The U.S. has announced the sale of new radar upgrades for Taiwan's
Indigenous Defense Fighter (IDF). The announcement came during a
two-day tri-service military exercise in southern Taiwan from Aug.
During the exercise, a Ministry of National Defense (MND) source said the radar deal was part of phase two of the IDF's ****-1C/D Hsiang Sheng upgrade program. Specifics of the deal were not released.
The decision to release was made on Aug. 12, but U.S. State Department spokesman Philip Crowley did not make the announcement official until Aug. 24.
"We have notified Congress as required under the Arms Export Control Act of proposed direct commercial sales between Taiwan and private U.S. companies," he said. Asked about China's potential reaction to the release, Crowley said, "I'll let China react to this as they see fit."
As of publication, China's Foreign Ministry had not released a statement.
The radar sale involves the release of three U.S. congressional notifications on hold since a $6 billion arms release to Taiwan in January. Afterward, the White House reportedly decided to freeze all further notifications in an attempt to better ties with China, but the radar release indicates the White House might be re-evaluating its strategy on dealing with China.
The IDF ****-1A/B "Ching-kuo" fighter was developed during the late 1980s to replace aging Lockheed F-104 Starfighters. The state-run Aerospace Industrial Development Corp. built 130 aircraft, which began entering service in 1994.
The U.S. State Department's decision to release the radar upgrades was welcomed by the MND and by Taiwan supporters in Washington, though there was some criticism over policies that have resulted in an on-again off-again freeze on arms sales to Taiwan, said Rupert Hammond-Chambers, president, U.S.-Taiwan Business Council, Washington.
"The recent policy under both the Bush and Obama administrations - freezing Taiwan arms sales notifications and then releasing them as packages - has had the inverse effect of its apparent intent," he said.
"By creating multibillion dollar packages that capture headlines, the policy has increased Chinese ire at such sales rather than reducing it."
He said China has cleverly used the situation as a tool to apply pressure on Washington's policy of arms sales to Taiwan. China unilaterally canceled military exchanges with the U.S. after the January release, and then canceled a planned trip by U.S. Defense Secretary Robert Gates to China in June.
"China has rightly deduced that the process is vulnerable to external pressure, and recently applied such pressure by threatening sanctions against American companies and by denying entry to China for U.S. Secretary of Defense Robert Gates," Hammond-Chambers said.
China is employing a carrot-and-stick strategy with Taiwan, offering significant economic incentives with the recently signed Economic Cooperation Framework Agreement while continuing military modernization and expanding the material threat represented by the People's Liberation Army, he said.
The U.S. has held Taiwan's request for 66 new F-16C/D Block 50/52 fighters since 2006, but is expecting to release a midlife upgrade package for its F-16A/B Block 20s in early 2011. Taiwan is anxious to replace aging F-5 fighters and high-maintenance Mirage-2000 fighters now slated for retirement.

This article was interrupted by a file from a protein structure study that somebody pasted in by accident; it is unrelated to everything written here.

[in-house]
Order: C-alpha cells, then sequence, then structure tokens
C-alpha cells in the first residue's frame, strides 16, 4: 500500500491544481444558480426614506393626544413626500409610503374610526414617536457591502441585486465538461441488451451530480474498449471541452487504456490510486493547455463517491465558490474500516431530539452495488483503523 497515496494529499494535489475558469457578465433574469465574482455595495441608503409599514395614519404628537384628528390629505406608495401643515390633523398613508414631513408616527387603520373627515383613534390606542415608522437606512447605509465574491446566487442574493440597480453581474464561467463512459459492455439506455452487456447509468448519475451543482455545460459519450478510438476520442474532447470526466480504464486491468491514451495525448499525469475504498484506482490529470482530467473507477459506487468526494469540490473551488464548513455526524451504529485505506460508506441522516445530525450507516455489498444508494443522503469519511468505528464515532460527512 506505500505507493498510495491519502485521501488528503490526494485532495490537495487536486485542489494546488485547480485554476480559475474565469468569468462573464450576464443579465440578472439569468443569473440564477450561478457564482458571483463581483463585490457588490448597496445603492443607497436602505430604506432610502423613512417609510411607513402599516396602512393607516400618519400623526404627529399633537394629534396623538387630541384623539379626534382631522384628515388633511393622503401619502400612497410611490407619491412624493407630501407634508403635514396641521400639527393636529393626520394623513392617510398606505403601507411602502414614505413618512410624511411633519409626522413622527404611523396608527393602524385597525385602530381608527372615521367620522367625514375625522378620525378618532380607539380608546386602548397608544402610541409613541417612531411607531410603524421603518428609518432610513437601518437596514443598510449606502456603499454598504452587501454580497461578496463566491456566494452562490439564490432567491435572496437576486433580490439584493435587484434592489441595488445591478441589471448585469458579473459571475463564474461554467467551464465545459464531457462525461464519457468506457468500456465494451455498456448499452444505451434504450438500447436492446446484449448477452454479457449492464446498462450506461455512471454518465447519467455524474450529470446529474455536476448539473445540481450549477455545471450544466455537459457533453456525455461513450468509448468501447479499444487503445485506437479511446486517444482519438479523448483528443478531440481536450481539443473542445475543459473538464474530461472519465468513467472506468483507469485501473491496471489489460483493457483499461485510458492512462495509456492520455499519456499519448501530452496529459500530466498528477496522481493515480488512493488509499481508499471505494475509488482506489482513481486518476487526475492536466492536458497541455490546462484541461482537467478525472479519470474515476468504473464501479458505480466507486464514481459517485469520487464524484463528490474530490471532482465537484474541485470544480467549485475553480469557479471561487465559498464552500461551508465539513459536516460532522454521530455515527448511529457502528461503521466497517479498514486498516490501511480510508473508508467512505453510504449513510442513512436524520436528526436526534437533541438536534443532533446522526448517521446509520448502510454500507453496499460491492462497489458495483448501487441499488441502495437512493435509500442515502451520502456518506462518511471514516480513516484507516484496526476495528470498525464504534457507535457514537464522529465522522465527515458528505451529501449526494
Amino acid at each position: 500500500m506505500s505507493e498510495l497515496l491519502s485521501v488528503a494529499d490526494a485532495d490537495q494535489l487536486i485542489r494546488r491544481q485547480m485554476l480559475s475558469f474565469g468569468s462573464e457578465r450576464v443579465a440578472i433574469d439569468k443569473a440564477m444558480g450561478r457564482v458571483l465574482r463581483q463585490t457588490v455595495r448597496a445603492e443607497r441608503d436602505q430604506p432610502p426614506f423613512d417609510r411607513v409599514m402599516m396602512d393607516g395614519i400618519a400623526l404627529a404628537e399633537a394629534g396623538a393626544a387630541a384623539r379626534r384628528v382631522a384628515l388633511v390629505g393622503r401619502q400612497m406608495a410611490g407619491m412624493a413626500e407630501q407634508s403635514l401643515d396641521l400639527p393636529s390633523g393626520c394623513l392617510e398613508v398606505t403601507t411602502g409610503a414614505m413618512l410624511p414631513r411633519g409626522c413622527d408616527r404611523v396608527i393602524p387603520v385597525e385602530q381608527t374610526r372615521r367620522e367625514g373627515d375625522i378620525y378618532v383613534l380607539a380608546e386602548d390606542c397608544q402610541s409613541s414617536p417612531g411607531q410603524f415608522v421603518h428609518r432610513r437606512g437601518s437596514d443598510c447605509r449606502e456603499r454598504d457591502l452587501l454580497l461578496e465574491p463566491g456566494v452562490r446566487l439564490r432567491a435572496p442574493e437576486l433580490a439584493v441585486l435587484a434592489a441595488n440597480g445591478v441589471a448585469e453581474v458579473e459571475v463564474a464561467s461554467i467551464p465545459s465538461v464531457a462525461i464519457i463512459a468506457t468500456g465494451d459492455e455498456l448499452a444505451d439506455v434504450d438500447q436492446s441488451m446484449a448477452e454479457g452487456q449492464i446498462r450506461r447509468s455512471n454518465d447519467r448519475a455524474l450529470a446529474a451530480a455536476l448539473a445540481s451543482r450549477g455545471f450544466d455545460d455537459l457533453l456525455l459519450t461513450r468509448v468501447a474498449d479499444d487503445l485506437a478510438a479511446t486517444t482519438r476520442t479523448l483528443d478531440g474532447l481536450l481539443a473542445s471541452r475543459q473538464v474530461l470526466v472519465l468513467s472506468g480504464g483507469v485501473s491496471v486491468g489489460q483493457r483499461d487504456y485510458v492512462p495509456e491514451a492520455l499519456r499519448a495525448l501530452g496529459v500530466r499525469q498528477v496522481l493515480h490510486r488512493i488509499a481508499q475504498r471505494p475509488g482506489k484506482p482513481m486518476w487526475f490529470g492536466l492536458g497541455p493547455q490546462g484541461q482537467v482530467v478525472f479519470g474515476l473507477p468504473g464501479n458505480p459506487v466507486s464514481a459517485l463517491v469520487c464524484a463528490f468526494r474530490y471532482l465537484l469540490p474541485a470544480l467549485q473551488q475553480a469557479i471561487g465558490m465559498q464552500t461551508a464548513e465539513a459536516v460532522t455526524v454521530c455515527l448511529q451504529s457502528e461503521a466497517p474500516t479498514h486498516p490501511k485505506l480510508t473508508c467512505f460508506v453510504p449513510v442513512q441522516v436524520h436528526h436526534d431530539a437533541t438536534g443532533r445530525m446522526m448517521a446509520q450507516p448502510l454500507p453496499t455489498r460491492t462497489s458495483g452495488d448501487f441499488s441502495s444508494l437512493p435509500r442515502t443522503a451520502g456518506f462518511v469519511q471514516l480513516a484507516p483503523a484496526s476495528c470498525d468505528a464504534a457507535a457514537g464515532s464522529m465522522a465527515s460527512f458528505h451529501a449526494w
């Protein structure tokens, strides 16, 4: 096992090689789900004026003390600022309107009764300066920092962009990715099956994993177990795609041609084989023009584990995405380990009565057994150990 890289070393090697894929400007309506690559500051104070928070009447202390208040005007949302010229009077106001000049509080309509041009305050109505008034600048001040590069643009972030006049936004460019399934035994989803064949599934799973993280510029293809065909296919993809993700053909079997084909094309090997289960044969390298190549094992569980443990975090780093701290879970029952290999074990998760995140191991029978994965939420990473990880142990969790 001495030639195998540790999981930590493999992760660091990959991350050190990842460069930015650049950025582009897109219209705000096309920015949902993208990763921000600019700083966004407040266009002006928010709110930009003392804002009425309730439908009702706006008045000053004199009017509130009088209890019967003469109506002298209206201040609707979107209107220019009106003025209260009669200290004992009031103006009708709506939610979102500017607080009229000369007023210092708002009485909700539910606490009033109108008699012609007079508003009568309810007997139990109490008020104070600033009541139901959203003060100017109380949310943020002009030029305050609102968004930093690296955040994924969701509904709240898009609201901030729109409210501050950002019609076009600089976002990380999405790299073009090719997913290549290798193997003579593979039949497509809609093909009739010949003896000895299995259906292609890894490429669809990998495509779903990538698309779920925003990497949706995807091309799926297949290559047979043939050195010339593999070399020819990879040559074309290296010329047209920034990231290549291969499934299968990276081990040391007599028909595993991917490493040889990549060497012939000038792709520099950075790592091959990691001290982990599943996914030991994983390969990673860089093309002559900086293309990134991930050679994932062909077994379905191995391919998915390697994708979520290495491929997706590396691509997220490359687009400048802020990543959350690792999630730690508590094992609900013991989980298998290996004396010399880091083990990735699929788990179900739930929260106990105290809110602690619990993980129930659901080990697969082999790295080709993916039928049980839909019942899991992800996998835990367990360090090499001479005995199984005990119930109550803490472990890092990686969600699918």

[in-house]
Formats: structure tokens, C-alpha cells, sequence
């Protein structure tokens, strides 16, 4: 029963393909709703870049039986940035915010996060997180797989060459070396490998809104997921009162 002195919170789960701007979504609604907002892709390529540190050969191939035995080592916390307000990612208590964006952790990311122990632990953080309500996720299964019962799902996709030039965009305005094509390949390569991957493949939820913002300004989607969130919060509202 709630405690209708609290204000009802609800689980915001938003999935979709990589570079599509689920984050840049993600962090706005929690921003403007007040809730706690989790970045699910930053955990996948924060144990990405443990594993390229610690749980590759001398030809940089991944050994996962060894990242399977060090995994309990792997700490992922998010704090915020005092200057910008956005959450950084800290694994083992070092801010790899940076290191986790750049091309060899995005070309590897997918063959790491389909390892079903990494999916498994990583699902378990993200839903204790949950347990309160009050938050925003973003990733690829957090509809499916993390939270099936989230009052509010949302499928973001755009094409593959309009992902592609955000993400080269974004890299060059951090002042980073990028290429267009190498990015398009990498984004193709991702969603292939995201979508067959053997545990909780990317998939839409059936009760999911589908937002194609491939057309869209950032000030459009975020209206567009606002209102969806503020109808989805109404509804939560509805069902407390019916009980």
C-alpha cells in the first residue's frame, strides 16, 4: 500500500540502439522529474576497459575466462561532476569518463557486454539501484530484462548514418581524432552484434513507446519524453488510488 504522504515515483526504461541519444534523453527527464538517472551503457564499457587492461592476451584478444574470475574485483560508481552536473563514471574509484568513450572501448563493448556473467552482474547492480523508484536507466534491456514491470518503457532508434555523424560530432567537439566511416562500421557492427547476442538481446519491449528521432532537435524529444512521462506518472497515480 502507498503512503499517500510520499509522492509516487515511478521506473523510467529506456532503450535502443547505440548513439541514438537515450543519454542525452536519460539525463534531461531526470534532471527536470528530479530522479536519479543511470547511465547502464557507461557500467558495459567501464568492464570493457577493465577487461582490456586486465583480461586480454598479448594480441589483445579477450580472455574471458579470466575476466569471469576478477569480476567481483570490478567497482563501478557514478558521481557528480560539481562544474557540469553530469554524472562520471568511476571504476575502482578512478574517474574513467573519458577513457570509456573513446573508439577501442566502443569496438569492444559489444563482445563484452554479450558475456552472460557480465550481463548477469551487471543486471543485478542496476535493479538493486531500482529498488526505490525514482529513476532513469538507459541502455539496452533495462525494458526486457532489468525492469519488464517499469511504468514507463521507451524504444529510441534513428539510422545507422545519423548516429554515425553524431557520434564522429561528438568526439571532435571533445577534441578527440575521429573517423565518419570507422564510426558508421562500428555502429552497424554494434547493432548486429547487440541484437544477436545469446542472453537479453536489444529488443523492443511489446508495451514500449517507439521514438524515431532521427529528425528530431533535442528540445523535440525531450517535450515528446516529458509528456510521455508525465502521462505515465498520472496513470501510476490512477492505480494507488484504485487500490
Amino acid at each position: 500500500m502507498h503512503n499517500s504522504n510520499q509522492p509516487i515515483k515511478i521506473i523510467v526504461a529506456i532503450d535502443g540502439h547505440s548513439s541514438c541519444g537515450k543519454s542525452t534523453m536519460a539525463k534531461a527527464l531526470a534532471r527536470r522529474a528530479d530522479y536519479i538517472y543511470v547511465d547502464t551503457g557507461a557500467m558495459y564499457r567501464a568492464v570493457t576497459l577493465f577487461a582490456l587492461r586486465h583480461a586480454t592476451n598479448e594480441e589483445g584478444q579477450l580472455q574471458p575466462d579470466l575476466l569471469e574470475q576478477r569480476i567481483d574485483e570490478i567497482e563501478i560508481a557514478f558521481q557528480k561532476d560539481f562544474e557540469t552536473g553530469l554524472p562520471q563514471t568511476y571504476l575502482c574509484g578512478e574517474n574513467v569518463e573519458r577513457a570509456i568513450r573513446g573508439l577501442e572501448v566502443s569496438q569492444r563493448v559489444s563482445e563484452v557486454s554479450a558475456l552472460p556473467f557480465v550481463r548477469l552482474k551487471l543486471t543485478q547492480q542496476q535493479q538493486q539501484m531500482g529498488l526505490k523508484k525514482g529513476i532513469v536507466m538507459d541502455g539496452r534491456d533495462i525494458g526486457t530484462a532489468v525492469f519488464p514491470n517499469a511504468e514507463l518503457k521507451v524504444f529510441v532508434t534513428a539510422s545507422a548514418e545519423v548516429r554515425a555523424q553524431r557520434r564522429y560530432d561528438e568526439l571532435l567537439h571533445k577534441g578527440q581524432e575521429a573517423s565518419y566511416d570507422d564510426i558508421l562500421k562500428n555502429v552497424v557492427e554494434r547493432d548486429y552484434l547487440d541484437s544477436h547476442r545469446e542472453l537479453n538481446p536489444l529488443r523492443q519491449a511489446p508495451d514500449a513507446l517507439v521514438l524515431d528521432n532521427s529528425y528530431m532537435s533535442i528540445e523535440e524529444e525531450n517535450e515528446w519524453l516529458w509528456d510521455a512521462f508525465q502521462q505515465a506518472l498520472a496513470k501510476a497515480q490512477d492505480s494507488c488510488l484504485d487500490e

"The Chinese believe that Taiwan should be denied access to replacement fighters for their aging F-5s and Mirage-2000s, recognizing the serious detrimental effect such a denial would have on Taiwan's military readiness; on long-term American support for Taiwan military modernization; and on the regional view of America and its willingness to make difficult decisions in the face of Chinese opposition," Hammond-Chambers said.
The U.S. Department of Defense is due to submit to the U.S. Congress a second report by the end of 2010 examining the current balance of airpower in the Taiwan Strait and making recommendations for U.S. action. This will include consideration of the impact of replacement fighters for Taiwan's Air Force.
In a separate deal, on Aug. 13, the Defense Security Cooperation Agency announced a $393,538 contract award to New Jersey-based ITT Integrated Electronic Warfare Systems for the sale of an upgrade and maintenance package for Taiwan's AN/ALQ-165 Airborne Self Protection Jammer and AN/ALQ-214 Integrated Defensive Electronic Countermeasure systems. The U.S. Naval Air Warfare Center Weapons Division, China Lake, Calif., is the contracting agency. Work is expected to be completed in August 2015.
The Taiwan military displayed and demonstrated a wide array of military equipment and skills during a two-day tri-service exercise in southern Taiwan from Aug. 24-25.
On Aug. 24, the military took reporters to the Chiayi Air Base, 455 Tactical Fighter Wing, to observe an anti-aircraft exercise. The Air Force's 952 Brigade, 501st Battalion, demonstrated the use of the Antelope short-range air defense missile system and the twin 20mm T-82 anti-aircraft guns on four approaching F-16s. The Antelope fires the Tien Chien (Sky Sword) missile, first developed as an air-to-air missile for the IDF. Both are locally developed and produced.
The Army next demonstrated an anti-airborne drill on Penghu Island, off Taiwan's southwest coast. The drill, designed to counter a paratrooper assault on the island, included M-60 main battle tanks and M-113 armored personnel carriers along with infantry. The Penghu Defense Command also has a small air base and naval facility on the island.
The Navy demonstrated mine-clearing capabilities at the Tsoying Naval Base, Kaohsiung, on the second day of the exercise. The Navy allowed the press to board the 500-ton MHC-1303 "Yung Ting" coastal mine hunter to observe the use of a Pinguin B3 remotely operated vehicle to search for a mine. Taiwan bought four MHC vessels from Germany in 1991.